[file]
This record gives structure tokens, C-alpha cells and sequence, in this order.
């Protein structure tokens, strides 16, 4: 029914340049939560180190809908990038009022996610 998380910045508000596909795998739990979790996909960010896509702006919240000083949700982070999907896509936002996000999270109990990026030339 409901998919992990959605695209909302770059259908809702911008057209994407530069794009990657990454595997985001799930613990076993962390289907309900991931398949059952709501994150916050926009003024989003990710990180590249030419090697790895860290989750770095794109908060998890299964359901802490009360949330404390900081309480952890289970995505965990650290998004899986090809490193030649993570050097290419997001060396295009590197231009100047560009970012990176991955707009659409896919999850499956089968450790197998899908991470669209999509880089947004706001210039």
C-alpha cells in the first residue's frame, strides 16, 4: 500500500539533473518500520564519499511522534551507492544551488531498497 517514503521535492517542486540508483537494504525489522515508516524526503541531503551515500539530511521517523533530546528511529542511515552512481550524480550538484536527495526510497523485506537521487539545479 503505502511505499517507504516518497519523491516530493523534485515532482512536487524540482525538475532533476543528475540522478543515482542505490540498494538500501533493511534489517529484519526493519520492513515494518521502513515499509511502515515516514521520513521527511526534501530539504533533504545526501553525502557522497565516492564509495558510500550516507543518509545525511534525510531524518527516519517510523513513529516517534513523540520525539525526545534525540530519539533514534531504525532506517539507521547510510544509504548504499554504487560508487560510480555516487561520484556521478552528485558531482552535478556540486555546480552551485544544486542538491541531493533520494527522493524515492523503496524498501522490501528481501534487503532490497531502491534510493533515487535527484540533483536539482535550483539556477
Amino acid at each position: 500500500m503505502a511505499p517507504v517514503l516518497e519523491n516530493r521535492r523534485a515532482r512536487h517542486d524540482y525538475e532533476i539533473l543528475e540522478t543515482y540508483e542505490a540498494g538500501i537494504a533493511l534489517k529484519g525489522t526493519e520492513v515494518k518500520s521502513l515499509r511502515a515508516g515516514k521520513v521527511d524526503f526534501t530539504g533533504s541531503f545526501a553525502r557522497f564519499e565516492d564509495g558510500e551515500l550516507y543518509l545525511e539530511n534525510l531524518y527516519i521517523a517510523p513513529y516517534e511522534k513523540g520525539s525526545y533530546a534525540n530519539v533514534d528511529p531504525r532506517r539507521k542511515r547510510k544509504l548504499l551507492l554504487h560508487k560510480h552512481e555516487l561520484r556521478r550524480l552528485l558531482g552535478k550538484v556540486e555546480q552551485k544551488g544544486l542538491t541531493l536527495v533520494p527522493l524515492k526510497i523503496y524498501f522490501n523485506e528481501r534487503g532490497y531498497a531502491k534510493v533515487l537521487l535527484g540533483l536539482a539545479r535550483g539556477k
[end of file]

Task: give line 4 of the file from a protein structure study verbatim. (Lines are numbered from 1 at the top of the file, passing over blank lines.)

Amino acid at each position: 500500500m503505502a511505499p517507504v517514503l516518497e519523491n516530493r521535492r523534485a515532482r512536487h517542486d524540482y525538475e532533476i539533473l543528475e540522478t543515482y540508483e542505490a540498494g538500501i537494504a533493511l534489517k529484519g525489522t526493519e520492513v515494518k518500520s521502513l515499509r511502515a515508516g515516514k521520513v521527511d524526503f526534501t530539504g533533504s541531503f545526501a553525502r557522497f564519499e565516492d564509495g558510500e551515500l550516507y543518509l545525511e539530511n534525510l531524518y527516519i521517523a517510523p513513529y516517534e511522534k513523540g520525539s525526545y533530546a534525540n530519539v533514534d528511529p531504525r532506517r539507521k542511515r547510510k544509504l548504499l551507492l554504487h560508487k560510480h552512481e555516487l561520484r556521478r550524480l552528485l558531482g552535478k550538484v556540486e555546480q552551485k544551488g544544486l542538491t541531493l536527495v533520494p527522493l524515492k526510497i523503496y524498501f522490501n523485506e528481501r534487503g532490497y531498497a531502491k534510493v533515487l537521487l535527484g540533483l536539482a539545479r535550483g539556477k